Following Brenntag Food & Nutrition being appointed as the sole distribution partner for Cargill’s industrial cocoa and chocolate portfolio, FoodIngredientsFirst speaks to the companies’ executives about the new deal. They detail how they are exploring global shifts in consumer attitudes and behaviors via four macro trends, which have been identified through work with research partners. Cargill is now leveraging an expanded distribution network in the UK and Ireland, thanks to the latest agreement.
“Brenntag Food & Nutrition has a wealth of knowledge and industry experience across all sub-sectors of food and beverage product applications. The addition of Cargill’s Cocoa and Chocolate products to our portfolio will complement existing ingredients and increase the possibilities for our customers. Health and wellbeing are at the forefront of current developments however consumers also desire premiumization and indulgence,” Simon Godden, Specialist Cocoa and Chocolate Food & Nutrition at Brenntag UK & Ireland, tells FoodIngredientsFirst.
“Calorie control, encompassing the challenges of fat and sugar reduction without adversely affecting taste, is a familiar area for our food technologists using their expert knowledge and working closely with our customers, often at our UK Food Application & Development Centre in Widnes,” he adds.
Ilco Kwast, EMEA Sales & Marketing Director of Cocoa & Chocolate at Cargill, goes into detail about the company’s identified macro trends for this year, explaining, “The first macro trend is ‘Healthy for Me.’ Consumers are thinking about health in a more holistic way – trying to achieve balance across all aspects of their lives. They’re open to new ways of taking care of their body and mind. Access to information allows them to take a more proactive role and to drive toward individualized solutions.”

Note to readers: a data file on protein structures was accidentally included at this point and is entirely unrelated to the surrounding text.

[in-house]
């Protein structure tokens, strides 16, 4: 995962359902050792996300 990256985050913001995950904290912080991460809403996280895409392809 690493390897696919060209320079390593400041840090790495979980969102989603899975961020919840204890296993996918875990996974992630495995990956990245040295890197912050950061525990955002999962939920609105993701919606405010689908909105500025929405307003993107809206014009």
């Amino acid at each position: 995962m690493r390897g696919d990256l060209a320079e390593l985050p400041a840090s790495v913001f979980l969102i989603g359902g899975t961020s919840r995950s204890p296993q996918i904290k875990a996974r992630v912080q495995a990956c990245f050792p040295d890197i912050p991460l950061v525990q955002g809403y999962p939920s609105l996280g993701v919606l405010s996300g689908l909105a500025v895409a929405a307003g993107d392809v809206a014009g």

“Conscious Consumption” is the second macro trend identified by Cargill. “People see their product choices as a reflection of who they are and what they value. They want to see the issues they care about acknowledged in the brands and products they buy. But it’s more than that – this trend also involves consumer rejection of brands that do not reflect their values,” Kwast highlights.
Cargill’s third trend is coined “Experience It.” “Consumers have a lot of product choices these days, and they have high expectations. They want to be surprised and delighted, and no product is too small to have a large experiential impact,” says Kwast.
“Our final trend is ‘Simplify my Life.’ Consumers are open to new ways of streamlining their lives, but at the same time they don’t want to make compromises. Technology plays an important role by adding a layer of simplification but can also bring heightened expectations around continuous connectedness,” concludes Kwast.
The Cargill-Brenntag partnership enables the distribution in the UK and Ireland Cargill’s extensive portfolio including chocolate, coatings and fillings, cocoa butter, cocoa liquor and the Cargill Gerkens powder brand. This agreement also covers starches, sweeteners and texturizing systems.
Cocoa supply chain hurdles
The cocoa industry faces a variety of environmental and socio-economic challenges. Taco Terheijden, Group Director Sustainability of Cocoa & Chocolate at Cargill, tells FoodIngredientsFirst, “Most of the world’s cocoa is grown by between six and seven million smallholder farmers, with over 70 percent of the world’s cocoa produced in Ghana and the Ivory Coast.”
“Many farmers are struggling with aging low-productive trees, and have limited access to the infrastructure, training and finance they need to invest in their farms and run a successful business,” he adds.
Cocoa is a vulnerable crop – weather, age of trees, pests and diseases, land competition, farming standards and poverty can all influence the quality and quantity of supply. “In this context, we need to work hard together to make sure farming is sufficiently attractive to be a viable rewarding choice – so that cocoa demand and supplies are well balanced for the future,” asserts Terheijden.
Eco-conscious and traceable supply chains are increasingly expected of industry players, both small and large. Innova Market Insights research indicates that on average 85 percent of US and UK consumers expected companies to invest in sustainability in 2019, up from 64 percent in 2018. The market researcher ranked “The Sustain Domain” as its third top trend for 2020.